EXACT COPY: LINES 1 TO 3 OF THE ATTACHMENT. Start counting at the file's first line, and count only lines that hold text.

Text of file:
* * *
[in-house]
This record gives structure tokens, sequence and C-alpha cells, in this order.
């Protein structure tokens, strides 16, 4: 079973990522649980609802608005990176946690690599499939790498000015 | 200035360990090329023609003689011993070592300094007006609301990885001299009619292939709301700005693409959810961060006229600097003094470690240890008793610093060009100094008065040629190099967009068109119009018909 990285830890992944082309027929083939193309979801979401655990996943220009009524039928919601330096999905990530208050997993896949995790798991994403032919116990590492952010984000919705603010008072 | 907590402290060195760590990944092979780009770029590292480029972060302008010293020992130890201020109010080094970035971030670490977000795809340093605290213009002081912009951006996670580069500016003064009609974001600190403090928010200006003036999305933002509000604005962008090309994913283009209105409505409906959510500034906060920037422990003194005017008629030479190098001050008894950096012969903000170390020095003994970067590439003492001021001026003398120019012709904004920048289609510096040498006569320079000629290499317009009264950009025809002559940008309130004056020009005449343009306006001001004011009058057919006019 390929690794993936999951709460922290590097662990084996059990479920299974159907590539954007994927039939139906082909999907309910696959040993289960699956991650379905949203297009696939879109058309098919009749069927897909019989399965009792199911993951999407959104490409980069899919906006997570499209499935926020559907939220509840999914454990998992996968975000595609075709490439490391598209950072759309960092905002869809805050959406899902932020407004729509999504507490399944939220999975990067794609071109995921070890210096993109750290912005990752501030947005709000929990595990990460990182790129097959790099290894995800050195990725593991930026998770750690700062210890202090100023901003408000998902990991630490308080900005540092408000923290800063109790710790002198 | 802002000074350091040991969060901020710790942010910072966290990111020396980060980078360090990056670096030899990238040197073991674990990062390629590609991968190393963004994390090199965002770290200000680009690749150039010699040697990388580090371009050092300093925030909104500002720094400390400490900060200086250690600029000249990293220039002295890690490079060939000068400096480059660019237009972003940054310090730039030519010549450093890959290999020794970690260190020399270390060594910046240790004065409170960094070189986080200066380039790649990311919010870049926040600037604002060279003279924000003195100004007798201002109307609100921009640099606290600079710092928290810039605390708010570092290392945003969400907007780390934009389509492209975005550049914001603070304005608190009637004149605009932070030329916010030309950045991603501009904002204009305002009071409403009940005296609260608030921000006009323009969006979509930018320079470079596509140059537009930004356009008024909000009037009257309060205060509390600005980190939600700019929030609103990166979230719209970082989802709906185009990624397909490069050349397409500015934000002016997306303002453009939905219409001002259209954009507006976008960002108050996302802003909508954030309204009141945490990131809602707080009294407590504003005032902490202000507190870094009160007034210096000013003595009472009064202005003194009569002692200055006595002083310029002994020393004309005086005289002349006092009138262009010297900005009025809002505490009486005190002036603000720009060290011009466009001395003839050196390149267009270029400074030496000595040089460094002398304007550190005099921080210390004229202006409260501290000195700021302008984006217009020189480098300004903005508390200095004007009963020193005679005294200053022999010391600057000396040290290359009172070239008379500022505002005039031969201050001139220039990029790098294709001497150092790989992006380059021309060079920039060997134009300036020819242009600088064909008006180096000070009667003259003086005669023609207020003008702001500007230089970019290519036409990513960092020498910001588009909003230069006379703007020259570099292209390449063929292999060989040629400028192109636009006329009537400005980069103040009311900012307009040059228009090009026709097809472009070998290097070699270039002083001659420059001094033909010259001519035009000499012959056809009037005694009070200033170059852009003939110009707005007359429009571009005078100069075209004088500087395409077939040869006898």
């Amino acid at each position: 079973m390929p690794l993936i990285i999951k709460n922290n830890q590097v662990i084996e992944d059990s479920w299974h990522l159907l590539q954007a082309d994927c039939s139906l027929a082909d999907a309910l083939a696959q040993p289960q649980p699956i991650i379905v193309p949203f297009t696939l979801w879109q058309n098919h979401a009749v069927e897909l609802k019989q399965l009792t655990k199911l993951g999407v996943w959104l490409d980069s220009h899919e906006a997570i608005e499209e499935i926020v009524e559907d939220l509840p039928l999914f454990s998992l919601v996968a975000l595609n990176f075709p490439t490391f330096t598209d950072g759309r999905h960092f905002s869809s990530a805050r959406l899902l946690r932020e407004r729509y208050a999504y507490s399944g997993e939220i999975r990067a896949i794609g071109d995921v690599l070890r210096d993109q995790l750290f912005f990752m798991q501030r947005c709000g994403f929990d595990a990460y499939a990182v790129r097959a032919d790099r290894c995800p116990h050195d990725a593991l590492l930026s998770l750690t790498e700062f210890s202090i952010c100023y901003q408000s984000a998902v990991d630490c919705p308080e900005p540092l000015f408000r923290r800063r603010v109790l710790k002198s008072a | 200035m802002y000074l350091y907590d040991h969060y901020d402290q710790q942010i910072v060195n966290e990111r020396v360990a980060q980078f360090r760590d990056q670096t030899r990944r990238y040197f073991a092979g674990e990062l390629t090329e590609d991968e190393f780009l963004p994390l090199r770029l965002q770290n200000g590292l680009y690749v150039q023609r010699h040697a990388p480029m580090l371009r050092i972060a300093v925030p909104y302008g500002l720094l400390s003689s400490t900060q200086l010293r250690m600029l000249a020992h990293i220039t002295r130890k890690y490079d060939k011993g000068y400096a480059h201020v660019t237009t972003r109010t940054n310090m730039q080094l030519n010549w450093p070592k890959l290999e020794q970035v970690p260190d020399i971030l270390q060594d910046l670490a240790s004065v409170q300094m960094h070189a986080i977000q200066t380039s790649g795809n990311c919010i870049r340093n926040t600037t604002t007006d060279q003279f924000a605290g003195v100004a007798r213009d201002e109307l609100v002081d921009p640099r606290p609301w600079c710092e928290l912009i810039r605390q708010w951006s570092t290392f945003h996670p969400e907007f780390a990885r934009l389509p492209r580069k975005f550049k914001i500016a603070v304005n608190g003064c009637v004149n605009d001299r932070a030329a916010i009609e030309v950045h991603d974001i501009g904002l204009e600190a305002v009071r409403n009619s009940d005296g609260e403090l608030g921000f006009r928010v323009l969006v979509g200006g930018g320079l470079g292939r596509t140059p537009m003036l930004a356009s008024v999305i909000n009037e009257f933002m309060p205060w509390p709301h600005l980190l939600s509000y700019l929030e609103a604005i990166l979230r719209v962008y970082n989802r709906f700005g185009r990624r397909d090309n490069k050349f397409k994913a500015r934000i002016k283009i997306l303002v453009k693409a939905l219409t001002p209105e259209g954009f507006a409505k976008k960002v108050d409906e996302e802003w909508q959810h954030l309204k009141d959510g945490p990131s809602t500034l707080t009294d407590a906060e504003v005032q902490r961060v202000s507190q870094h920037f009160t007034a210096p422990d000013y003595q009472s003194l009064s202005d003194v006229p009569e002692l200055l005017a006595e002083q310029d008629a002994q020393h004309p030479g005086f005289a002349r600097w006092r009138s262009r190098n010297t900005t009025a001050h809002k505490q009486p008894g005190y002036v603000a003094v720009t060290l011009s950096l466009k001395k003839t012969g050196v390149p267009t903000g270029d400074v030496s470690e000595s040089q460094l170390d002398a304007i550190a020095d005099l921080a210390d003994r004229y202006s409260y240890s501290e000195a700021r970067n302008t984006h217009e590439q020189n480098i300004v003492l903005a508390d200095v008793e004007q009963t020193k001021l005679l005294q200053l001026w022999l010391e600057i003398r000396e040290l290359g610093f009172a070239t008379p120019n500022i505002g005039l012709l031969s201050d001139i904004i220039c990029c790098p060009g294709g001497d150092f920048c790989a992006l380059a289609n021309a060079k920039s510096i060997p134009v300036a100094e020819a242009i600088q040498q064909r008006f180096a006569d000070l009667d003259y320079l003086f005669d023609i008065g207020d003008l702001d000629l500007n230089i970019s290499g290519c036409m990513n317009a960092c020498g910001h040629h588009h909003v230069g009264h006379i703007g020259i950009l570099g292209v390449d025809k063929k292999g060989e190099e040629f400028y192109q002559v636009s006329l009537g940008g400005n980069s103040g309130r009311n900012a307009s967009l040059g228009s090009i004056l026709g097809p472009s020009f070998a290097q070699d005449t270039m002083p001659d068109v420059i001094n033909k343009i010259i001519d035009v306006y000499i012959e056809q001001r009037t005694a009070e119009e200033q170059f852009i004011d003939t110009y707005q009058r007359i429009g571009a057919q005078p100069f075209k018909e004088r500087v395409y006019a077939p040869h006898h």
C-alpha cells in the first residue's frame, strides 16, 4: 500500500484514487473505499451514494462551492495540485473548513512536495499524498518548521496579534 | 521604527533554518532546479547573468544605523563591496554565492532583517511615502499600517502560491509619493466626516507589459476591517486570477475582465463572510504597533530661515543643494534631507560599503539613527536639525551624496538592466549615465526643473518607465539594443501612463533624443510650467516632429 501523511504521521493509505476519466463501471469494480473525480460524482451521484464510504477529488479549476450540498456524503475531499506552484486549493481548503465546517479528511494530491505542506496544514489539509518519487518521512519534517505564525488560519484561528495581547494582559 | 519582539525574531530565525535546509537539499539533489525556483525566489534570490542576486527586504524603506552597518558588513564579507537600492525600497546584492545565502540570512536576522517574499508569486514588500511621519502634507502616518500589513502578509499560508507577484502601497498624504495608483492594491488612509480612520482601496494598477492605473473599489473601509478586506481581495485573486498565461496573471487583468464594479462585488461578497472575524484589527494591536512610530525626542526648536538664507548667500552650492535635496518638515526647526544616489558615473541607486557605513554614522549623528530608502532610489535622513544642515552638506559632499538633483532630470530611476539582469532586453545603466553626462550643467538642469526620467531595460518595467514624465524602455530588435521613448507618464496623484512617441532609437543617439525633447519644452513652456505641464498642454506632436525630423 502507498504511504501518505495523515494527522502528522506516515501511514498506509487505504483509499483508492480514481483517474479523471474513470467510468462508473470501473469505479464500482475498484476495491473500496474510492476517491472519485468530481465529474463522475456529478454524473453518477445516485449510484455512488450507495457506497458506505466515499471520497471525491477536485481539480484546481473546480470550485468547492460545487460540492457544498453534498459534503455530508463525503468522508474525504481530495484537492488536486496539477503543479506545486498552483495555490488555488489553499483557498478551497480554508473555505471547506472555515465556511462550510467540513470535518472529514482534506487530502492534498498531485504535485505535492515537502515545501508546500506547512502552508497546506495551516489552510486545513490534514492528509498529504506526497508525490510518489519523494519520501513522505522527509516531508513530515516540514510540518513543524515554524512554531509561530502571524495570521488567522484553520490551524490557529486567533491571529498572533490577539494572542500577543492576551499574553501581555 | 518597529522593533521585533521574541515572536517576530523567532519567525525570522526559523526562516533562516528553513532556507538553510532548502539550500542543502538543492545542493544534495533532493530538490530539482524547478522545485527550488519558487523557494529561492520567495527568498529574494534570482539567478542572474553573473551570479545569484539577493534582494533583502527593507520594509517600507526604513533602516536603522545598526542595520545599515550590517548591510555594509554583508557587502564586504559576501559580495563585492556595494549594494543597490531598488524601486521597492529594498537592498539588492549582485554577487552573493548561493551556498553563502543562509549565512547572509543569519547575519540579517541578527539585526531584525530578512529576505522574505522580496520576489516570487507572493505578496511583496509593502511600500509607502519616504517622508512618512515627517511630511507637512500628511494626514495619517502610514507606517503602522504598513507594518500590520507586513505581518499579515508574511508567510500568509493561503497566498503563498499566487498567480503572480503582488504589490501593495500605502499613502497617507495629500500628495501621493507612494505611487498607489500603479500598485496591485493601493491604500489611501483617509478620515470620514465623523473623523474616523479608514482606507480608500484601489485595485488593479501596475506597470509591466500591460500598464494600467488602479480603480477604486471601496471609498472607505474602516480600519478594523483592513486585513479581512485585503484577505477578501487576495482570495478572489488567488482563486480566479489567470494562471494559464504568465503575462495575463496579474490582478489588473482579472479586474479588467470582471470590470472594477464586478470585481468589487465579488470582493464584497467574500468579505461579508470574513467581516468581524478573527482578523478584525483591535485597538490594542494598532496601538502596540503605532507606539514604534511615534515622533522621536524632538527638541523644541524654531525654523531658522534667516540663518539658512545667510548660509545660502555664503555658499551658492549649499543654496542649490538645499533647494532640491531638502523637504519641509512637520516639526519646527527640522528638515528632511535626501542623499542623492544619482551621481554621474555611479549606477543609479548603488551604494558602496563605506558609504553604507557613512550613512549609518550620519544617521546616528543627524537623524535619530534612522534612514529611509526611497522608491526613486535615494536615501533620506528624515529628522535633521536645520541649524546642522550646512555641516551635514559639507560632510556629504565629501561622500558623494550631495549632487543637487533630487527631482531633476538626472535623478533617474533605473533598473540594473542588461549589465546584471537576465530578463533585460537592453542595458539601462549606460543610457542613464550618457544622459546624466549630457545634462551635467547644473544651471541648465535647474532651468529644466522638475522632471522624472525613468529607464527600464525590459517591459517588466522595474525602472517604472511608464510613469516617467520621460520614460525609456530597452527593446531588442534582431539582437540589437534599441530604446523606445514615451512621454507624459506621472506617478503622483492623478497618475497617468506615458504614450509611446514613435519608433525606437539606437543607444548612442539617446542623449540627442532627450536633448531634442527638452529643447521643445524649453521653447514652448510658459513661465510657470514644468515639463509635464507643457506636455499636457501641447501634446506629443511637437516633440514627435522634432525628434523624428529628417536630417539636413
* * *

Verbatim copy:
[in-house]
This record gives structure tokens, sequence and C-alpha cells, in this order.
């Protein structure tokens, strides 16, 4: 079973990522649980609802608005990176946690690599499939790498000015 | 200035360990090329023609003689011993070592300094007006609301990885001299009619292939709301700005693409959810961060006229600097003094470690240890008793610093060009100094008065040629190099967009068109119009018909 990285830890992944082309027929083939193309979801979401655990996943220009009524039928919601330096999905990530208050997993896949995790798991994403032919116990590492952010984000919705603010008072 | 907590402290060195760590990944092979780009770029590292480029972060302008010293020992130890201020109010080094970035971030670490977000795809340093605290213009002081912009951006996670580069500016003064009609974001600190403090928010200006003036999305933002509000604005962008090309994913283009209105409505409906959510500034906060920037422990003194005017008629030479190098001050008894950096012969903000170390020095003994970067590439003492001021001026003398120019012709904004920048289609510096040498006569320079000629290499317009009264950009025809002559940008309130004056020009005449343009306006001001004011009058057919006019 390929690794993936999951709460922290590097662990084996059990479920299974159907590539954007994927039939139906082909999907309910696959040993289960699956991650379905949203297009696939879109058309098919009749069927897909019989399965009792199911993951999407959104490409980069899919906006997570499209499935926020559907939220509840999914454990998992996968975000595609075709490439490391598209950072759309960092905002869809805050959406899902932020407004729509999504507490399944939220999975990067794609071109995921070890210096993109750290912005990752501030947005709000929990595990990460990182790129097959790099290894995800050195990725593991930026998770750690700062210890202090100023901003408000998902990991630490308080900005540092408000923290800063109790710790002198 | 802002000074350091040991969060901020710790942010910072966290990111020396980060980078360090990056670096030899990238040197073991674990990062390629590609991968190393963004994390090199965002770290200000680009690749150039010699040697990388580090371009050092300093925030909104500002720094400390400490900060200086250690600029000249990293220039002295890690490079060939000068400096480059660019237009972003940054310090730039030519010549450093890959290999020794970690260190020399270390060594910046240790004065409170960094070189986080200066380039790649990311919010870049926040600037604002060279003279924000003195100004007798201002109307609100921009640099606290600079710092928290810039605390708010570092290392945003969400907007780390934009389509492209975005550049914001603070304005608190009637004149605009932070030329916010030309950045991603501009904002204009305002009071409403009940005296609260608030921000006009323009969006979509930018320079470079596509140059537009930004356009008024909000009037009257309060205060509390600005980190939600700019929030609103990166979230719209970082989802709906185009990624397909490069050349397409500015934000002016997306303002453009939905219409001002259209954009507006976008960002108050996302802003909508954030309204009141945490990131809602707080009294407590504003005032902490202000507190870094009160007034210096000013003595009472009064202005003194009569002692200055006595002083310029002994020393004309005086005289002349006092009138262009010297900005009025809002505490009486005190002036603000720009060290011009466009001395003839050196390149267009270029400074030496000595040089460094002398304007550190005099921080210390004229202006409260501290000195700021302008984006217009020189480098300004903005508390200095004007009963020193005679005294200053022999010391600057000396040290290359009172070239008379500022505002005039031969201050001139220039990029790098294709001497150092790989992006380059021309060079920039060997134009300036020819242009600088064909008006180096000070009667003259003086005669023609207020003008702001500007230089970019290519036409990513960092020498910001588009909003230069006379703007020259570099292209390449063929292999060989040629400028192109636009006329009537400005980069103040009311900012307009040059228009090009026709097809472009070998290097070699270039002083001659420059001094033909010259001519035009000499012959056809009037005694009070200033170059852009003939110009707005007359429009571009005078100069075209004088500087395409077939040869006898």